And that is as it should be. Issues such as “energy security”, the extent of availability, nature and feasibility of various energy sources cannot properly be the concern of “common people”, i.e, those who are not involved with the energy industry. All that common people need to do is to vote with their money for the best producer of energy and these complex issues will be taken care of by those who are best equipped to deal with them – the energy producers in a free market – who have the necessary information, the ability to understand and interpret it and most importantly the motivation to do so. 

That these issues are going to be decided by the political circus that is going on is not as it should be. No matter what decision the government takes, the right of some people (companies) to act on their economic judgements will be violated. This fact has gone unnoticed in all the commentary and debate that the nuclear deal issue has raised, mainly because energy is usually considered far too important to the nation’s economy to be left to the free market. But as Ayn Rand eloquently noted in this speech in Atlas Shrugged

When money ceases to be the tool by which men deal with one another, then men become the tools of men.

An industrial economy cannot survive without trade. The only choice that a society has is whether the trade is in money, goods and services in a free market or in favors, cabinet seats and MP’s. And once the latter is chosen, the original issues lose significance. The issues shift from “What is to be done?” to “Who gets to decide?”. That is the irony of this debate – the debaters who want a voice they have not earned in the running of an industry they know very little about have made the result of the debate inconsequential.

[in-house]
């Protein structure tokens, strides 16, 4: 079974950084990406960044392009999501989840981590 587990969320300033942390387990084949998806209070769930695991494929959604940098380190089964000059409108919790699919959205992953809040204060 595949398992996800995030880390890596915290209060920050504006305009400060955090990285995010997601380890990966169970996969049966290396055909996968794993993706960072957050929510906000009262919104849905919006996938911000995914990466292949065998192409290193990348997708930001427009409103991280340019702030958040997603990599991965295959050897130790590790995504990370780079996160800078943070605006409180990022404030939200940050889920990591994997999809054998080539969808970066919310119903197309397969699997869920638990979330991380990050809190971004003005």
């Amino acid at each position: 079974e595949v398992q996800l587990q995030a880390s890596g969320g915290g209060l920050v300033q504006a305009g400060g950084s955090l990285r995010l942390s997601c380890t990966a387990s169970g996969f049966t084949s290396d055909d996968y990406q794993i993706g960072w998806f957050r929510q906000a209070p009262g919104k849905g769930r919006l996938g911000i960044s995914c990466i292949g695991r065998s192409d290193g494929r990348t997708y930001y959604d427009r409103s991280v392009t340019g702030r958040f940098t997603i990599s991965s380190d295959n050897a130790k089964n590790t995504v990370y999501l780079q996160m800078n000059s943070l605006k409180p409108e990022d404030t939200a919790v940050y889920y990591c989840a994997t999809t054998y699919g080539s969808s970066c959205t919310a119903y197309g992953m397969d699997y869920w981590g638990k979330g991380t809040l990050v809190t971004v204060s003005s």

Balancing Rights

In a blog post about pre-marital HIV testing, Sakshi Juneja writes,

“The question of pre-marital HIV testing has been debated in media and on blogs. We are still searching for a balance between:
A) A nation’s effort in curbing a dreaded disease
B) Freeing the society of its prejudices/taboos
C) An individual’s right to protect what is ultimately a private and confidential matter regarding his/her health”

Who is the “we” that is searching for a balance? Presumably it is the voting public. How is the “balance” going to be decided. By majority vote1. What happens to the rights of the dissenting minority?2 They get “balanced away”.

There can be no standard by which to balance any individual’s rights against any “desirable social outcomes”. No social outcome can be desirable if it comes at the cost of deliberately violating someones rights. The sole purpose of proper political action is to secure everyone’s rights. Unless we3 realize this, we will reach a stage where there will be no rights left to balance against anything.

1) By majority vote – in the theory of democracy; by whoever happens to be in a position of power – in actual practice
2) This is not about the privacy of an HIV+ person in particular. The issue of pre-marital HIV testing raises several legitimate questions which I will try to deal with in another post.
3) We here is everyone who cares about rights.

Found this on Professionalism

“Professionalism is not about adherance to the policies of a bureaucracy. Professionalism is about having the integrity, honesty, and sincere regard for the personhood of the customer, in the context of always doing what is best for the business. Those two things do not need to be in conflict.”

I found this in a reply to a comment on an interesting post on Eric Lippert’s blog. Very well put.